Want to stress text your Linux system? Then check out GTKStressTest, a new open source app designed specifically for the task.
The goal of GTKStressTesting (GST) is to put everything you need to know about your CPU, RAM and motherboard in one screen, complete with usage monitors, temperature sensors, and more.
You can use the app to run some stress tests too, ideal if you want to see how specific bits of hardware hold up under heavy load. A small benchmark feature is also included, though the developer stresses (ho, ho) that this is ‘nothing too serious’.
- Run CPU and memory stress tests
- Run multi and single core benchmark
- View detailed CPU information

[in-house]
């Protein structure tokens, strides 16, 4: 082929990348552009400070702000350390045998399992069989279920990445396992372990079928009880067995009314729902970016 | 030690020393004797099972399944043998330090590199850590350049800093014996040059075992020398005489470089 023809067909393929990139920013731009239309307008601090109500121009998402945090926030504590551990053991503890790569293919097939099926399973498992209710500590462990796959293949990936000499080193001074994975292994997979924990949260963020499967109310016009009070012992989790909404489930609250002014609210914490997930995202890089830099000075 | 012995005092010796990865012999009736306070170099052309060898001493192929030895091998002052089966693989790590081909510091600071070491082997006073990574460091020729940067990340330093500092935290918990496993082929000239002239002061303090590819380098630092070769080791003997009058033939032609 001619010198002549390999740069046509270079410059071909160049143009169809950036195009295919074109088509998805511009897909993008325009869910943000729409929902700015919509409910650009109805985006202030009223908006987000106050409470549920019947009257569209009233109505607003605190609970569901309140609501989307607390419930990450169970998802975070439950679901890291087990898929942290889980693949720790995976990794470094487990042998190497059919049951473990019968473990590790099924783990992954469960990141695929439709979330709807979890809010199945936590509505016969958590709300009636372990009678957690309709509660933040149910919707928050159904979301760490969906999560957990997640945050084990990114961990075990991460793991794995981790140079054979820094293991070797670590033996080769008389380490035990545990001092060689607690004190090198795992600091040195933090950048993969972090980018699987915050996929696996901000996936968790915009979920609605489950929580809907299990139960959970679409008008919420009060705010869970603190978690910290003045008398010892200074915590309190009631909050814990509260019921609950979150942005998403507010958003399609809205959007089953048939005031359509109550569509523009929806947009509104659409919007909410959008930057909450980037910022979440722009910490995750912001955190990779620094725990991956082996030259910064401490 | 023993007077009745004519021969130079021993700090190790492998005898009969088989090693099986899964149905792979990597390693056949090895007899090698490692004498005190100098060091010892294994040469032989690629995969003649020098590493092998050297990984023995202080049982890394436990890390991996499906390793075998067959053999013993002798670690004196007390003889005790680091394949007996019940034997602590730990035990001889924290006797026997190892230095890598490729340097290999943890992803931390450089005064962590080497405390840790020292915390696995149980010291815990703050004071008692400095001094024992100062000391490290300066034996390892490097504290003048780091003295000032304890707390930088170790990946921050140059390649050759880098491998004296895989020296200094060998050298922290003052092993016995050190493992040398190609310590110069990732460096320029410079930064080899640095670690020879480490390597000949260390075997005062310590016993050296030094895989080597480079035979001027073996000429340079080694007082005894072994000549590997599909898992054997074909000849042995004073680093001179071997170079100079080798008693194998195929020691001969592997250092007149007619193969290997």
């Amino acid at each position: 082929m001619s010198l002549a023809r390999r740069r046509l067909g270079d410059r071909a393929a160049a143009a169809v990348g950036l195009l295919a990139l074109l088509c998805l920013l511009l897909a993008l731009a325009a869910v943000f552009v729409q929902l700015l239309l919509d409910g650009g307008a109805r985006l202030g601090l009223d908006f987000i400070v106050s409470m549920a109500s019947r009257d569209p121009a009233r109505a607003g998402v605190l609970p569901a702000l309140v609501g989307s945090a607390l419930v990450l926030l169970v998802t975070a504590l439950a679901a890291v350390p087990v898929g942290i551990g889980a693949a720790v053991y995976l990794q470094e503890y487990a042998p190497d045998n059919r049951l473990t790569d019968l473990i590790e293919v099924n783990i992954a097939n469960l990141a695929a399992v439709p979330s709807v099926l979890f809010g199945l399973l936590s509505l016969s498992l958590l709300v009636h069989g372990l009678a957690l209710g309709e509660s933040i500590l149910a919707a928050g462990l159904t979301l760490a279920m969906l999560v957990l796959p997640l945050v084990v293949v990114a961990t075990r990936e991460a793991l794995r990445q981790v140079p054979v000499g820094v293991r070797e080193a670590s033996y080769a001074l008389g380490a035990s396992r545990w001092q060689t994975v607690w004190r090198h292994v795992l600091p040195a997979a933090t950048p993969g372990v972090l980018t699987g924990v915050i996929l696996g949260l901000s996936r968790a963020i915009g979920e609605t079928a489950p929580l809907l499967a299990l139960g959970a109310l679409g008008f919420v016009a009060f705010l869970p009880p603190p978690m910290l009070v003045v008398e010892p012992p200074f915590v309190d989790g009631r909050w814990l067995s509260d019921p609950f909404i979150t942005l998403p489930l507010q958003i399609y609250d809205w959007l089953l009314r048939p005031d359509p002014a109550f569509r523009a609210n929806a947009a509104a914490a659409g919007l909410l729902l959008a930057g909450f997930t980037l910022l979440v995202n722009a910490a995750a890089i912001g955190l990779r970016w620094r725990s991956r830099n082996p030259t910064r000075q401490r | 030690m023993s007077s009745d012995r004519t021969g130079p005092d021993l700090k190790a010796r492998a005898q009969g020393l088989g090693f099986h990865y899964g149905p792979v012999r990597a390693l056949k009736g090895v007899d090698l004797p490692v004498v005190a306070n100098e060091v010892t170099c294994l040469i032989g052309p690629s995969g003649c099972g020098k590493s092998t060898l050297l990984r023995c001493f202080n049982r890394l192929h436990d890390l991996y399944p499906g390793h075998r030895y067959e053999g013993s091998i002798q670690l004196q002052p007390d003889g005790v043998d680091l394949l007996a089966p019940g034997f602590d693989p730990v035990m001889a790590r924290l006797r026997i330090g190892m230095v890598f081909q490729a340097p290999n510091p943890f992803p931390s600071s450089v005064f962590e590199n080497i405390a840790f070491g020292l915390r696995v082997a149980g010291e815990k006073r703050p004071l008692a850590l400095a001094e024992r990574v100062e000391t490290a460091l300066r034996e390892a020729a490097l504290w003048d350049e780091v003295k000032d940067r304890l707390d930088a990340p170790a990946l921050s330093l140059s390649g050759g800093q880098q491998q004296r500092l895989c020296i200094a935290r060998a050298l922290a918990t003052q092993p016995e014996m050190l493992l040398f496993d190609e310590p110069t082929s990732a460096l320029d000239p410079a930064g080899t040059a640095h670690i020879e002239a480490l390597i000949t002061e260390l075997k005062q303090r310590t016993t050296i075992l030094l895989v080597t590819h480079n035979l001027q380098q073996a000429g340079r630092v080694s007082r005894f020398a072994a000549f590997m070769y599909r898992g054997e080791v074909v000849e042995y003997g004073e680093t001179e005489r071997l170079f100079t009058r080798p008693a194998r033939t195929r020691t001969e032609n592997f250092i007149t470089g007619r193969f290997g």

- Show Processor’s cache information
- View Motherboard information (including BIOS version)
- View RAM information
- Monitor CPU usage (core %, user %, load avg, etc)
- Monitor Memory usage
- View CPU’s physical’s core clock (current, min, max)
- Hardware monitor (info provided by
With the CLI stress-ng tool at the heart of GST meaning you can effortlessly drop to a terminal if you want, just run the app with the
--debug parameter to do so.
Putting aside the stress testing nature of the app it can also double up as a semi-decent system info tool (like CPU-Z) thanks to the wealth of information it shows.
Robert Leinardi is the hands behind this app and is proving to be a rather prolific developer of useful power-user Linux utilities, with his previous efforts including the terrific NVIDIA GPU overclocking tool GreenWithEnvy.
GTKStressTesting is free, open source software. Source code is up on Gitlab, while a pre-built version of the app are available to install on Ubuntu, Linux Mint and related distributions via Flathub:
Using Arch? You’ll find GST in AUR. Fedora users can add a third party COPR to install the app on Fedora 30 and 31.